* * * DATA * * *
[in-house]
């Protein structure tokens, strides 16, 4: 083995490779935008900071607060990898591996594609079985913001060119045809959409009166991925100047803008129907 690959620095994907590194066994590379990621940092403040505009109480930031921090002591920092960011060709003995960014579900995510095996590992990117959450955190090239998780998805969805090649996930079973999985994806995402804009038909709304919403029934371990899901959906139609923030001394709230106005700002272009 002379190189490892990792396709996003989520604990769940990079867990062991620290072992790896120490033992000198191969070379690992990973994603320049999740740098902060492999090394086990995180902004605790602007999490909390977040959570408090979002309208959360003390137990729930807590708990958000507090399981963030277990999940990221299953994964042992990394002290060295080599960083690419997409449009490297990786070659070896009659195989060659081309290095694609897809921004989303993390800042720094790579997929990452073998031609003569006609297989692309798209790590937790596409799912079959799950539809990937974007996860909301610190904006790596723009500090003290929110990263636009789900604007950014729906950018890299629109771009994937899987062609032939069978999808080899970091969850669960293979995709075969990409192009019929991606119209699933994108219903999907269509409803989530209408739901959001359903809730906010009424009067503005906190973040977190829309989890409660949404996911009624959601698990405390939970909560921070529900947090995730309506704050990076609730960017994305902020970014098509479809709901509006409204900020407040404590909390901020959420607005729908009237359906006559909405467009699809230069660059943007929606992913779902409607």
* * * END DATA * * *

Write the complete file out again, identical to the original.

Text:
[in-house]
């Protein structure tokens, strides 16, 4: 083995490779935008900071607060990898591996594609079985913001060119045809959409009166991925100047803008129907 690959620095994907590194066994590379990621940092403040505009109480930031921090002591920092960011060709003995960014579900995510095996590992990117959450955190090239998780998805969805090649996930079973999985994806995402804009038909709304919403029934371990899901959906139609923030001394709230106005700002272009 002379190189490892990792396709996003989520604990769940990079867990062991620290072992790896120490033992000198191969070379690992990973994603320049999740740098902060492999090394086990995180902004605790602007999490909390977040959570408090979002309208959360003390137990729930807590708990958000507090399981963030277990999940990221299953994964042992990394002290060295080599960083690419997409449009490297990786070659070896009659195989060659081309290095694609897809921004989303993390800042720094790579997929990452073998031609003569006609297989692309798209790590937790596409799912079959799950539809990937974007996860909301610190904006790596723009500090003290929110990263636009789900604007950014729906950018890299629109771009994937899987062609032939069978999808080899970091969850669960293979995709075969990409192009019929991606119209699933994108219903999907269509409803989530209408739901959001359903809730906010009424009067503005906190973040977190829309989890409660949404996911009624959601698990405390939970909560921070529900947090995730309506704050990076609730960017994305902020970014098509479809709901509006409204900020407040404590909390901020959420607005729908009237359906006559909405467009699809230069660059943007929606992913779902409607």